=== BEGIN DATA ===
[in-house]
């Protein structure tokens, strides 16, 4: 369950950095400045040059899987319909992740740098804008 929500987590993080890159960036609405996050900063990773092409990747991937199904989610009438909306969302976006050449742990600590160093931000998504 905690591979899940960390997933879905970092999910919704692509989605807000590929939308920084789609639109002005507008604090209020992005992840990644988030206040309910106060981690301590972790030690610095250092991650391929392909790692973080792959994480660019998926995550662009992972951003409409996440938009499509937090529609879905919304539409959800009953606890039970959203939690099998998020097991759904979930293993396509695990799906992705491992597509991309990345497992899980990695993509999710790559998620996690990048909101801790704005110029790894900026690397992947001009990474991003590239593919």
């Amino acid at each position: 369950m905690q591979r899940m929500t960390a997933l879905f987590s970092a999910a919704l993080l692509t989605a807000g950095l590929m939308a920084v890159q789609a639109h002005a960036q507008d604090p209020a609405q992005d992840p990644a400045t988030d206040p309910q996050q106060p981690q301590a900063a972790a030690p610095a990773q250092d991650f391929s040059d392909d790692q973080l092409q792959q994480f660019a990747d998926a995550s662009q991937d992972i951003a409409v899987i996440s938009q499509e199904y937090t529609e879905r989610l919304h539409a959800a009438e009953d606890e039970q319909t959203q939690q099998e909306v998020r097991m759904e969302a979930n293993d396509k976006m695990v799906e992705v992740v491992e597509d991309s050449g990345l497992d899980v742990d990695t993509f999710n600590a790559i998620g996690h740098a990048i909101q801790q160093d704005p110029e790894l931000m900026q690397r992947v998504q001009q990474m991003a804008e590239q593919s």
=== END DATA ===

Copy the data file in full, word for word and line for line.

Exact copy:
[in-house]
């Protein structure tokens, strides 16, 4: 369950950095400045040059899987319909992740740098804008 929500987590993080890159960036609405996050900063990773092409990747991937199904989610009438909306969302976006050449742990600590160093931000998504 905690591979899940960390997933879905970092999910919704692509989605807000590929939308920084789609639109002005507008604090209020992005992840990644988030206040309910106060981690301590972790030690610095250092991650391929392909790692973080792959994480660019998926995550662009992972951003409409996440938009499509937090529609879905919304539409959800009953606890039970959203939690099998998020097991759904979930293993396509695990799906992705491992597509991309990345497992899980990695993509999710790559998620996690990048909101801790704005110029790894900026690397992947001009990474991003590239593919």
């Amino acid at each position: 369950m905690q591979r899940m929500t960390a997933l879905f987590s970092a999910a919704l993080l692509t989605a807000g950095l590929m939308a920084v890159q789609a639109h002005a960036q507008d604090p209020a609405q992005d992840p990644a400045t988030d206040p309910q996050q106060p981690q301590a900063a972790a030690p610095a990773q250092d991650f391929s040059d392909d790692q973080l092409q792959q994480f660019a990747d998926a995550s662009q991937d992972i951003a409409v899987i996440s938009q499509e199904y937090t529609e879905r989610l919304h539409a959800a009438e009953d606890e039970q319909t959203q939690q099998e909306v998020r097991m759904e969302a979930n293993d396509k976006m695990v799906e992705v992740v491992e597509d991309s050449g990345l497992d899980v742990d990695t993509f999710n600590a790559i998620g996690h740098a990048i909101q801790q160093d704005p110029e790894l931000m900026q690397r992947v998504q001009q990474m991003a804008e590239q593919s």